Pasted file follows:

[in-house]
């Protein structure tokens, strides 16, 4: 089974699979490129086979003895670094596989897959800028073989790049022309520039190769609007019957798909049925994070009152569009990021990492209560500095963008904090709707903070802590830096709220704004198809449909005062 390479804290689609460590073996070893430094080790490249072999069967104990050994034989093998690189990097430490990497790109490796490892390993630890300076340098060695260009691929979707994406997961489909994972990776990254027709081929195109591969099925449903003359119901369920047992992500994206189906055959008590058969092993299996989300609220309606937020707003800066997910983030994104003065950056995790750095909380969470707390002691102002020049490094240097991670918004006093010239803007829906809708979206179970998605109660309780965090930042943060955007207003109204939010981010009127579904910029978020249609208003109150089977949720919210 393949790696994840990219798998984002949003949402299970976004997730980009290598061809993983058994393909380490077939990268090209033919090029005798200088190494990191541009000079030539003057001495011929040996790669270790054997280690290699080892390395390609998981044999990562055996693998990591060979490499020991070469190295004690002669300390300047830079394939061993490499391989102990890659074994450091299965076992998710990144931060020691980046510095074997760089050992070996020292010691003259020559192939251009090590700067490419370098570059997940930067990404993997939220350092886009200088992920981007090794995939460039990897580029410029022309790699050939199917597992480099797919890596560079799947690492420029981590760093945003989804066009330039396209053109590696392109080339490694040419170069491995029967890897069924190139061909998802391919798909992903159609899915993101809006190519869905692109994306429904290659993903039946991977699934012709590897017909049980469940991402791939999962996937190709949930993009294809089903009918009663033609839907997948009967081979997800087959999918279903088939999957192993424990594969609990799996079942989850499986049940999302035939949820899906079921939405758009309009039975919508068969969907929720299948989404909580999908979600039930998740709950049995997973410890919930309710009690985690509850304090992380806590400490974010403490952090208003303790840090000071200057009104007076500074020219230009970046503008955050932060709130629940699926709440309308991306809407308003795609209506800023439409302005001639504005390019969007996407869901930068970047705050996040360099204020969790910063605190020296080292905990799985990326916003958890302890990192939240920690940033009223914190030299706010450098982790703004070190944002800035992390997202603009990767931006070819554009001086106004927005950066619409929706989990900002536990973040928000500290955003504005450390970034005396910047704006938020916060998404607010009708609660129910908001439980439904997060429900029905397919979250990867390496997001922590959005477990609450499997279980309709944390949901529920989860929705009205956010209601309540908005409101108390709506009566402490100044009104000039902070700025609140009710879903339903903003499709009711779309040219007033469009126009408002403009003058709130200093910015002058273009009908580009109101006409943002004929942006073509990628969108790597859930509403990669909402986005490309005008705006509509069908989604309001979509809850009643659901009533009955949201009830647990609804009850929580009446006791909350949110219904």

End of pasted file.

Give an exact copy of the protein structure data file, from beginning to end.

[in-house]
């Protein structure tokens, strides 16, 4: 089974699979490129086979003895670094596989897959800028073989790049022309520039190769609007019957798909049925994070009152569009990021990492209560500095963008904090709707903070802590830096709220704004198809449909005062 390479804290689609460590073996070893430094080790490249072999069967104990050994034989093998690189990097430490990497790109490796490892390993630890300076340098060695260009691929979707994406997961489909994972990776990254027709081929195109591969099925449903003359119901369920047992992500994206189906055959008590058969092993299996989300609220309606937020707003800066997910983030994104003065950056995790750095909380969470707390002691102002020049490094240097991670918004006093010239803007829906809708979206179970998605109660309780965090930042943060955007207003109204939010981010009127579904910029978020249609208003109150089977949720919210 393949790696994840990219798998984002949003949402299970976004997730980009290598061809993983058994393909380490077939990268090209033919090029005798200088190494990191541009000079030539003057001495011929040996790669270790054997280690290699080892390395390609998981044999990562055996693998990591060979490499020991070469190295004690002669300390300047830079394939061993490499391989102990890659074994450091299965076992998710990144931060020691980046510095074997760089050992070996020292010691003259020559192939251009090590700067490419370098570059997940930067990404993997939220350092886009200088992920981007090794995939460039990897580029410029022309790699050939199917597992480099797919890596560079799947690492420029981590760093945003989804066009330039396209053109590696392109080339490694040419170069491995029967890897069924190139061909998802391919798909992903159609899915993101809006190519869905692109994306429904290659993903039946991977699934012709590897017909049980469940991402791939999962996937190709949930993009294809089903009918009663033609839907997948009967081979997800087959999918279903088939999957192993424990594969609990799996079942989850499986049940999302035939949820899906079921939405758009309009039975919508068969969907929720299948989404909580999908979600039930998740709950049995997973410890919930309710009690985690509850304090992380806590400490974010403490952090208003303790840090000071200057009104007076500074020219230009970046503008955050932060709130629940699926709440309308991306809407308003795609209506800023439409302005001639504005390019969007996407869901930068970047705050996040360099204020969790910063605190020296080292905990799985990326916003958890302890990192939240920690940033009223914190030299706010450098982790703004070190944002800035992390997202603009990767931006070819554009001086106004927005950066619409929706989990900002536990973040928000500290955003504005450390970034005396910047704006938020916060998404607010009708609660129910908001439980439904997060429900029905397919979250990867390496997001922590959005477990609450499997279980309709944390949901529920989860929705009205956010209601309540908005409101108390709506009566402490100044009104000039902070700025609140009710879903339903903003499709009711779309040219007033469009126009408002403009003058709130200093910015002058273009009908580009109101006409943002004929942006073509990628969108790597859930509403990669909402986005490309005008705006509509069908989604309001979509809850009643659901009533009955949201009830647990609804009850929580009446006791909350949110219904």